The usual and simple argument for transubstantiation is to say that Jesus said that His body is the bread and His blood is the wine. Deacon Juan Barajas wrote (in somewhat broken English), “What part of ‘the bread I will give you is my flesh…’ (Jn. 6:51) we do not understand in order to reject the real presence of Jesus in the Eucharist?4
If we are to take such an un-contextual approach to Jesus referring to bread as His flesh then what is to be done about all believer who are also called bread? “For we, though many, are one breadand one body; for we all partake of that one bread” (1st Corinthians 10:17).
Moreover, we must also consider the many things that Jesus said He was, and the many things He is called in the Bible, namely: Word, Lamb, Lion, Vine, Rock, Door, Light, Root, Morning Star, Bread, Wine, fruit of the vine.5
Is there a problem with having different ideas concerning the Eucharist? Aren’t all Christians communing with God through the Eucharist regardless of our particular understanding of it? Before putting myself to the study of this issue I thought that there was no problem, it was just a matter of interpretation, mere semantics. After all, whether the Lord is actually present or symbolically represented seems to be a non-essential issue. However, there is a lot to be said about why transubstantiation is a very important doctrine in Roman Catholicism. Moreover, there is a big problem with believing that the Lord is actually present as the bread and wine. It is not just because we cannot accept that He could be actually present but rather, because of why it is believed that He is present, because of what His actual presence means according to the doctrines of the Roman Catholic Church.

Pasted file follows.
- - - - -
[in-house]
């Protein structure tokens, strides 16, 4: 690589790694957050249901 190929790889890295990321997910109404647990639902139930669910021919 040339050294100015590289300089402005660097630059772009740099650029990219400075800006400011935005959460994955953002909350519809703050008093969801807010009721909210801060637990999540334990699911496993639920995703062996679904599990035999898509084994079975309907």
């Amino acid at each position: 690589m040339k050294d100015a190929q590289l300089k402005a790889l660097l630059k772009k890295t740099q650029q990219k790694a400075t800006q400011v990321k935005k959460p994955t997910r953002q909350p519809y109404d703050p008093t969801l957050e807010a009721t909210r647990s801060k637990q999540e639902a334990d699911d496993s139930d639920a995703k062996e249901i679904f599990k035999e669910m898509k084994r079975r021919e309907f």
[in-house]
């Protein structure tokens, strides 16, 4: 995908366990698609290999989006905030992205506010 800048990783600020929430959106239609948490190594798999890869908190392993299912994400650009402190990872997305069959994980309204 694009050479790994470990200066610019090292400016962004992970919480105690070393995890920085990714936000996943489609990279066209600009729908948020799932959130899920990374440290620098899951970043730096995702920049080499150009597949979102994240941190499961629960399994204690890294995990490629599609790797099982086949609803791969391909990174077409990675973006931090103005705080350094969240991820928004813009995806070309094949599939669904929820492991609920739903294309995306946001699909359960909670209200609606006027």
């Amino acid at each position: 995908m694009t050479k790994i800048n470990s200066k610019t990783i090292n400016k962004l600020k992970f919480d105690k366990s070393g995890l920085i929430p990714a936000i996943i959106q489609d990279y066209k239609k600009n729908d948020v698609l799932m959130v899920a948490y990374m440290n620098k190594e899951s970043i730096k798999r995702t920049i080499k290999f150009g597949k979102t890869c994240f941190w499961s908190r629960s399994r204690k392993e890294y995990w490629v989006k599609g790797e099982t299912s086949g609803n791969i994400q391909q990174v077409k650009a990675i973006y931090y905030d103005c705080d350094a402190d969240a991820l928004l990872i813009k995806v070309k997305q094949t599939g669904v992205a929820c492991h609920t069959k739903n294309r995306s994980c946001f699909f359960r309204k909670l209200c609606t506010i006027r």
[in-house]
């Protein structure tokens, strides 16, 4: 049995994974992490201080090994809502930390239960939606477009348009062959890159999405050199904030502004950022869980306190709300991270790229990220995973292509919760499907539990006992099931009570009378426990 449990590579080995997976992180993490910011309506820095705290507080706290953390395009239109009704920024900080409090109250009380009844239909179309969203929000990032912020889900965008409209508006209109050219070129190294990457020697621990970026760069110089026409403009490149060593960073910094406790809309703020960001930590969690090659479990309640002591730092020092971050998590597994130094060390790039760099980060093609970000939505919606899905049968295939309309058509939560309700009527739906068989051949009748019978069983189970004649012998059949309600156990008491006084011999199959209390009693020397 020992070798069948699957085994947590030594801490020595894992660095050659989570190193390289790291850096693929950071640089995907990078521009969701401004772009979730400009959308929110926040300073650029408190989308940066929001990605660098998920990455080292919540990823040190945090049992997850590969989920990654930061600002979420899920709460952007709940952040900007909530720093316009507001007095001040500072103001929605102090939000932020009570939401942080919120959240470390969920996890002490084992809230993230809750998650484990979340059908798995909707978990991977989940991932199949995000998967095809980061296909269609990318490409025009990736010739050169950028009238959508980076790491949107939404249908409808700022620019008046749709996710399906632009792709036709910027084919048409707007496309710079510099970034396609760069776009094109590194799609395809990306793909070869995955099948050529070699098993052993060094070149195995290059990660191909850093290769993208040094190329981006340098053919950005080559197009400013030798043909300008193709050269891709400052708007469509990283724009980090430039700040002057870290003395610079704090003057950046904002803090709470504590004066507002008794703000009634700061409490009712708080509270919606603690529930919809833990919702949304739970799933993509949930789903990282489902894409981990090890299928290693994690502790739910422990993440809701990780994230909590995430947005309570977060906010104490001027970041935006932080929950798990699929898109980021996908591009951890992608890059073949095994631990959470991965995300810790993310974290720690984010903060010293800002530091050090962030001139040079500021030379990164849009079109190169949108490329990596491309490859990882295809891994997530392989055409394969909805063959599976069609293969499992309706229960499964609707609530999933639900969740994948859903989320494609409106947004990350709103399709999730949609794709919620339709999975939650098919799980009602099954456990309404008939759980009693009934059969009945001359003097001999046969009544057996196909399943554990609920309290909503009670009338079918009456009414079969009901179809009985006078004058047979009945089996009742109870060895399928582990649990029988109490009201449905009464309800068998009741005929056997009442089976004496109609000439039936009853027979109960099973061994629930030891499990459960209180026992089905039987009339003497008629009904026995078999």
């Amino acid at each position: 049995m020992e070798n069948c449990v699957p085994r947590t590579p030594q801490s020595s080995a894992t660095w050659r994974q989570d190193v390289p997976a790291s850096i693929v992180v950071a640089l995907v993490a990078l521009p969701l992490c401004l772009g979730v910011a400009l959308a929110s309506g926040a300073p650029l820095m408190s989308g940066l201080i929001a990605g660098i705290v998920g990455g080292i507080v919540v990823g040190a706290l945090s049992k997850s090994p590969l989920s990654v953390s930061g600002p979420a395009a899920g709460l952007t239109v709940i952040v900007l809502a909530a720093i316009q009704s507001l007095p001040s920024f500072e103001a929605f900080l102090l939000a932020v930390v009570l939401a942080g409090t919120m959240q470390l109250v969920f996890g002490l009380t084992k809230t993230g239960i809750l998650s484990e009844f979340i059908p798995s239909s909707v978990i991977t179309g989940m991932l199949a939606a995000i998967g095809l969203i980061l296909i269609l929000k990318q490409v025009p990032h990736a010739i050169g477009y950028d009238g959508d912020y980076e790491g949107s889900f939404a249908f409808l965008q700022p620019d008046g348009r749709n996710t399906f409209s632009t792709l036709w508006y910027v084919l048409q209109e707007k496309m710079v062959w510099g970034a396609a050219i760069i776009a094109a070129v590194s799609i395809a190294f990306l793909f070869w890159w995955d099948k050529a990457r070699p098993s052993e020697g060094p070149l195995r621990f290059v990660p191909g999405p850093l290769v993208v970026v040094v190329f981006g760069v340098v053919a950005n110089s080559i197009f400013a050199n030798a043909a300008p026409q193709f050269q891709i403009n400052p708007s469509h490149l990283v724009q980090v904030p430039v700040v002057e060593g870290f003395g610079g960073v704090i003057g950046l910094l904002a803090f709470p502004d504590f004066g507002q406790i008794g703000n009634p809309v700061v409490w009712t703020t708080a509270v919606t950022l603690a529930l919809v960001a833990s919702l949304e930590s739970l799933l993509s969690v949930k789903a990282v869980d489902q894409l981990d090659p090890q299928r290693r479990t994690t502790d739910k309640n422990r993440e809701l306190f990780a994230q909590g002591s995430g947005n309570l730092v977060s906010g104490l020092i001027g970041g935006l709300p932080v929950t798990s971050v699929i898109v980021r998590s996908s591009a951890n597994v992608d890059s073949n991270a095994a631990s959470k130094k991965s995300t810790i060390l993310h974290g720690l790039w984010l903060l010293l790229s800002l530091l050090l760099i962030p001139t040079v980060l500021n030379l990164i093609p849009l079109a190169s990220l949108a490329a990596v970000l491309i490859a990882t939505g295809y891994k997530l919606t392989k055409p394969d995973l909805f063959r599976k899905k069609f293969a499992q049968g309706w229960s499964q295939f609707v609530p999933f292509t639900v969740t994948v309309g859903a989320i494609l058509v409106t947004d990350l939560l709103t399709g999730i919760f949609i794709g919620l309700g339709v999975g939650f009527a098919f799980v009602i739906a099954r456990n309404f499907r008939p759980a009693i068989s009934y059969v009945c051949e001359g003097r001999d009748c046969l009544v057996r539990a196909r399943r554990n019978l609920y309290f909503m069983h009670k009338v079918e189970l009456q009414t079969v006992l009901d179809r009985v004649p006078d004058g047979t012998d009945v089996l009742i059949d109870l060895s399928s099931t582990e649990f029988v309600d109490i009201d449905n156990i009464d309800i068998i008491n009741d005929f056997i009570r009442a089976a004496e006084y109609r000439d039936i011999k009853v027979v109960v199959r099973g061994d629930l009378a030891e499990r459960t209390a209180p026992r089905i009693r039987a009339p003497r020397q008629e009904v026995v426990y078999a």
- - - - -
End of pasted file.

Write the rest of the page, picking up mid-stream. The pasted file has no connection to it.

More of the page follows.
Just because a concept is difficult to understand it does not mean that it is not true. The concept of the Eucharist is illogical and nonsensical but that is not enough to discredit it. It is a concept that is not supported by grammatical or historical context, which is a much more serious problem. There is a very good reason why a concept with various problems is still accepted; it is utilized as a tool due to the end result that it produces.
1. Albert J. Nevins, M.M., ed., The Maryknoll Catholic Dictionary (New York: Dimension Books, Grosset & Dunlap, 1965), p. 216. Nihil Obstat: Rt. Rev. Msgr. James T. Clarke, Censor Librorum 12-27-64. Imprimatur: Jerome D. Hannan, Bishop of Scranton 11-28-64
2. Austin Flannery, O.P., gen. ed., Vatican Council II, The Conciliar and Post Conciliar Documents (New York: Costello Publishing Co., 1975), p. 103, quoting Instruction on the Worship of the Eucharistic Mystery, section B:2, quoting Paul VI, Encyclical Letter, Mysterium Fidel: AAS 57 (1965), p. 762. Nihil Obstat: Rev. Francis X. Glimm, S.T.L., Censor Librorum 7-25-75. Imprimatur: +Walter P. Kellenberg, D.D., Bishop of Rockville Center 8-12-75
3. Thy Faith, Inc. “Questions and Answers,” Hands On Apologetics, A Magazine of Practical Apologetics and Evangelization for Today’s Catholics, Vol. 4, Num. 4, July/August 1998, p. 5
4. Deacon Juan Barajas, Office of Evangelization of the Archdiocese of Santa Fe, New Mexico. “Bulletin Evangelization Messages” August 13, 2000.
5.Word: John 1:1, 14. Lamb: John 1:29, 35, Acts 8:32, 1st Corinthians 5:7, 1st Peter 1:19, Revelation 5:6, 8, 12, 13, 6:1, 3, 5, 7, 16, 7:9-10, 14, 17, 12:11, 13:8, 14:1, 4, 14:10, 15:3, 17:14, 19:7, 9, 21:9, 14, 21:22-23, 23:1, 3. Lion: Revelation 5:5. Vine: John 15:1, 5. Rock: Romans 9:33, 1st Corinthians 10:4, 1st Peter 2:8. Door: John 10:7, 9. Light: John 8:12, 9:5. Root: Romans 15:12; Revelation 5:5. Morning Star: Revelation 22:16. Bread: Matthew 26:26, Mark 14:22, Luke 22:19, John 6:35, 41, 48, 50-51, 58, 1st Corinthians 10:16, 11:23, 26-28. Wine or fruit of the vine: Matthew 26:27, Mark 14:23, Luke 22:20, 1st Corinthians 11:25